Have you ever been in a situation where it seemed like there was a special group of people? People who had intimate connection to the leaders of the group, people who seemed to have inside knowledge of what was going on, people who always were able to obtain the things that they wanted.
Sometimes families, organizations, even churches can be like that. But this does not seem to be the kind of Family that Jesus is gathering.
“Who is my mother, and who are my brothers?” Pointing to his disciples, he said, “Here are my mother and my brothers.”
What Jesus seems to be saying here is that He is gathering together a new Family not for those who have special connections to Him, either by blood or religious privilege. Membership in this family is open to “whoever does the will of my Father in heaven is my brother and sister and mother.”
I think we have at least part of the answer to our big question here. What is Jesus doing today? Jesus is gathering together a new Family, defined by whoever does the Will of Father.
So the next logical question is what is the Will of the Father? To ask a more precise question, if Jesus came to do the Father’s will, what did Jesus come to do?
As I was thinking about this I was reminded of this verse:
“And when I am lifted up from the earth, I will draw all people to myself.” John 12:32
I will draw, I will gather all people to myself, but I will do it when I am lifted up from the earth.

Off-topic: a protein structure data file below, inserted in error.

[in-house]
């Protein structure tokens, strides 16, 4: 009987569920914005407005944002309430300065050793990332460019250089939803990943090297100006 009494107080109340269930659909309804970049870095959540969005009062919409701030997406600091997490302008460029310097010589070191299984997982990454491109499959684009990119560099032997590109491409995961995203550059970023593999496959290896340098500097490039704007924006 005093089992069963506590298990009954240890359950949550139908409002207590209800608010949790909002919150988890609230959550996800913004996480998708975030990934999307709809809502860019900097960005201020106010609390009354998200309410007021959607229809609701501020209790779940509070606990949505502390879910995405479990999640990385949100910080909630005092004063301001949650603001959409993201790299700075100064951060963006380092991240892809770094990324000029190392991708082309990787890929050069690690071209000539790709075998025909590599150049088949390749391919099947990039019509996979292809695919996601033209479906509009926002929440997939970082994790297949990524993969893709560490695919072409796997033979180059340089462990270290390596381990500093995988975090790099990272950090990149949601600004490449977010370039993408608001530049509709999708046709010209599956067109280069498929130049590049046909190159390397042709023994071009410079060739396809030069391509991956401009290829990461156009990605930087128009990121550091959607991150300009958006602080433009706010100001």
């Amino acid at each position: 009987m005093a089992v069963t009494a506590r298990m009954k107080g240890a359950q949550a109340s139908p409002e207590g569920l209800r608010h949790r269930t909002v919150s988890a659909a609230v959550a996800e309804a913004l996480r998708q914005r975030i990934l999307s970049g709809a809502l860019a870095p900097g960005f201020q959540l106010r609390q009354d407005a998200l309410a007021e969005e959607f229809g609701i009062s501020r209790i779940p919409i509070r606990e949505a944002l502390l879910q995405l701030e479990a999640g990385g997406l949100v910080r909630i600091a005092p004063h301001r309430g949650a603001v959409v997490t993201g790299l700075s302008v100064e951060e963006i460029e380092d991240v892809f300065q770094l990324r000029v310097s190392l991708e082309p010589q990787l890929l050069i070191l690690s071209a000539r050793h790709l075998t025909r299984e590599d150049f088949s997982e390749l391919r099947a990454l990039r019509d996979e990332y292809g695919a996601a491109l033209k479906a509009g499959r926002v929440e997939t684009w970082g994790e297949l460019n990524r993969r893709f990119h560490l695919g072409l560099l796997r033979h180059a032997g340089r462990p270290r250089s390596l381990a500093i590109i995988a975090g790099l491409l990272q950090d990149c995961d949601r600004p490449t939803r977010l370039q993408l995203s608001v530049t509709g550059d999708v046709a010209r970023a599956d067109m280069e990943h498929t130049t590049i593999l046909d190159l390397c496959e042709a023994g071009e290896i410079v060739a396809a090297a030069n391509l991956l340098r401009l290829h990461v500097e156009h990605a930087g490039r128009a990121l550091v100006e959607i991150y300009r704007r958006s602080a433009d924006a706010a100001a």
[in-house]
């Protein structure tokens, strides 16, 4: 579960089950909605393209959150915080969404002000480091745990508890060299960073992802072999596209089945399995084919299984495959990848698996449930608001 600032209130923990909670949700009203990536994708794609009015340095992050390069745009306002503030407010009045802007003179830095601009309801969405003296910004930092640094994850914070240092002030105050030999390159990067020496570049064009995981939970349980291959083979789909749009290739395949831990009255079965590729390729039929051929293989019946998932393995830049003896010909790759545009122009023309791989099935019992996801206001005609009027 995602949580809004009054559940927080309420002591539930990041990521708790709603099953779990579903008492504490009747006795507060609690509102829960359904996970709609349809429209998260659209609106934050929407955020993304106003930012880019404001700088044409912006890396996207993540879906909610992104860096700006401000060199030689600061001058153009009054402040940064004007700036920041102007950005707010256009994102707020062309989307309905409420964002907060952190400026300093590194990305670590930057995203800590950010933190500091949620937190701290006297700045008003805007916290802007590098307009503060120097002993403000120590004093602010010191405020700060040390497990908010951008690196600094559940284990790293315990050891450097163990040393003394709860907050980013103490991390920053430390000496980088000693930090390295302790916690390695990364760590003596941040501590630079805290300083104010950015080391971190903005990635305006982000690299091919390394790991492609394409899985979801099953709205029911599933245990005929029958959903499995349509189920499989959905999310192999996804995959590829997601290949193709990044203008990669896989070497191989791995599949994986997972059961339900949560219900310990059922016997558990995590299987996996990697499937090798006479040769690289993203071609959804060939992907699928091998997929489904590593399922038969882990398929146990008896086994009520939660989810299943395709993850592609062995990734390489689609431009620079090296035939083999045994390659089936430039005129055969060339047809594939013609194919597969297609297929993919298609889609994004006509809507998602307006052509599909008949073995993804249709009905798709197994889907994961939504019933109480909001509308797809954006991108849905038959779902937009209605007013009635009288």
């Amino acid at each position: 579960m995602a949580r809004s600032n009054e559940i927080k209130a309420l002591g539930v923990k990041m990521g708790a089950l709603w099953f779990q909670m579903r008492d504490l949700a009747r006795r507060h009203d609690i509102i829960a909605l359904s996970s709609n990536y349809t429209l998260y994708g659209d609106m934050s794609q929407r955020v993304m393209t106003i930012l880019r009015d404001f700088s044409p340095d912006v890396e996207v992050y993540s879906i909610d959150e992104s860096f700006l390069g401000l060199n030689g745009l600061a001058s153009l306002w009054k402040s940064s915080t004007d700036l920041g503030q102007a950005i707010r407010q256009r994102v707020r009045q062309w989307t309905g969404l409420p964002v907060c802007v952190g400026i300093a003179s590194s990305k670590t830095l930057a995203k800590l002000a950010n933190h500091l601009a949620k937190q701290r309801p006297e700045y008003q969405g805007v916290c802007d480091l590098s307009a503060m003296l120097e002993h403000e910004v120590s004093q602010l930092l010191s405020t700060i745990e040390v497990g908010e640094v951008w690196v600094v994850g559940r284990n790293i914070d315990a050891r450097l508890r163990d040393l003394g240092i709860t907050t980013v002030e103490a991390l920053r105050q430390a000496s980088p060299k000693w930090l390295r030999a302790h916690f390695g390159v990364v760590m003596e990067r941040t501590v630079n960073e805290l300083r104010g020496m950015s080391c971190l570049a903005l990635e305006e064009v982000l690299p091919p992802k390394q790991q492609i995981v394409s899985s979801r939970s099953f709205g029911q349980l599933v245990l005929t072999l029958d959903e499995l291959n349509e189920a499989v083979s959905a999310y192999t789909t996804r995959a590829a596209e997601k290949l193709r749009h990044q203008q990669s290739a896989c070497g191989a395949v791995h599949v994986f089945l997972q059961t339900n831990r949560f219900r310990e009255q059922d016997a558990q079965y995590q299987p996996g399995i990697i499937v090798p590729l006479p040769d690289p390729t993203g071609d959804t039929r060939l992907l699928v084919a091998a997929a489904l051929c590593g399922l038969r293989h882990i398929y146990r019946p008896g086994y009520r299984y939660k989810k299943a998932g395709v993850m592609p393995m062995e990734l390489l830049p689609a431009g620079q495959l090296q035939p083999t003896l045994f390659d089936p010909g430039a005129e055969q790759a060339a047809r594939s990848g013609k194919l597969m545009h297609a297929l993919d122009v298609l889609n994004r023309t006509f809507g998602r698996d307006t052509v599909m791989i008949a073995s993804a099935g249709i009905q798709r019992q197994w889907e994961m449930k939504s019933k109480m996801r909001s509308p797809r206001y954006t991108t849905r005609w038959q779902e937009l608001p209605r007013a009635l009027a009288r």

What Jesus is referring to here is his impending death on the Cross; as He is lifted up from the earth on the Cross in His death, He will draw, He will gather all people unto Himself.
This is the Father’s will. This is why he sent Jesus: not to give us good advice, not to be a great moral teacher, but to die on the Cross; and, in so doing, to create a new family from every tongue and tribe and nation whose lives are defined by the Cross.
But why did Jesus have to die on the Cross?
I recognize that I am covering familiar ground here for most of us but bear with me for a moment, this is leading somewhere, I promise.
Jesus had to die on the Cross to deal with what happened in the very beginning. Page 1 of the Bible, Genesis Chapter 1:
So, God created human beings in his own image. In the image of God, he created them; male and female he created them. Genesis 1:27